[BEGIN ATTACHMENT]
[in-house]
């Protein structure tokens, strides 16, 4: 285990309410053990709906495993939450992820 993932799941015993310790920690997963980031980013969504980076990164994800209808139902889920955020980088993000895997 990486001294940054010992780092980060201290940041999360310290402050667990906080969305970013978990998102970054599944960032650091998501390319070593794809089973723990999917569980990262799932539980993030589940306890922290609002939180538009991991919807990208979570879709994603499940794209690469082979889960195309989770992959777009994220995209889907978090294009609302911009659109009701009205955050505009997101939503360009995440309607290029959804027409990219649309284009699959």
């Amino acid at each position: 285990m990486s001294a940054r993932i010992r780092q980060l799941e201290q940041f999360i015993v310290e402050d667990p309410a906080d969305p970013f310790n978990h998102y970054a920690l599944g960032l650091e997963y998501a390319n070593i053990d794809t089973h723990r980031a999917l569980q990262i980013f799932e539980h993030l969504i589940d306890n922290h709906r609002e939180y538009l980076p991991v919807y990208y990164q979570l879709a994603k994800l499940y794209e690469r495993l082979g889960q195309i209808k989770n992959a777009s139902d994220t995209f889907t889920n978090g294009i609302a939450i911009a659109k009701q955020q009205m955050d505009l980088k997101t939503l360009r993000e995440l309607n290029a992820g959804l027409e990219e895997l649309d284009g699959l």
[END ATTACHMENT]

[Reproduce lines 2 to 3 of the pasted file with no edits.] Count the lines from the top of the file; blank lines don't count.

């Protein structure tokens, strides 16, 4: 285990309410053990709906495993939450992820 993932799941015993310790920690997963980031980013969504980076990164994800209808139902889920955020980088993000895997 990486001294940054010992780092980060201290940041999360310290402050667990906080969305970013978990998102970054599944960032650091998501390319070593794809089973723990999917569980990262799932539980993030589940306890922290609002939180538009991991919807990208979570879709994603499940794209690469082979889960195309989770992959777009994220995209889907978090294009609302911009659109009701009205955050505009997101939503360009995440309607290029959804027409990219649309284009699959």
């Amino acid at each position: 285990m990486s001294a940054r993932i010992r780092q980060l799941e201290q940041f999360i015993v310290e402050d667990p309410a906080d969305p970013f310790n978990h998102y970054a920690l599944g960032l650091e997963y998501a390319n070593i053990d794809t089973h723990r980031a999917l569980q990262i980013f799932e539980h993030l969504i589940d306890n922290h709906r609002e939180y538009l980076p991991v919807y990208y990164q979570l879709a994603k994800l499940y794209e690469r495993l082979g889960q195309i209808k989770n992959a777009s139902d994220t995209f889907t889920n978090g294009i609302a939450i911009a659109k009701q955020q009205m955050d505009l980088k997101t939503l360009r993000e995440l309607n290029a992820g959804l027409e990219e895997l649309d284009g699959l």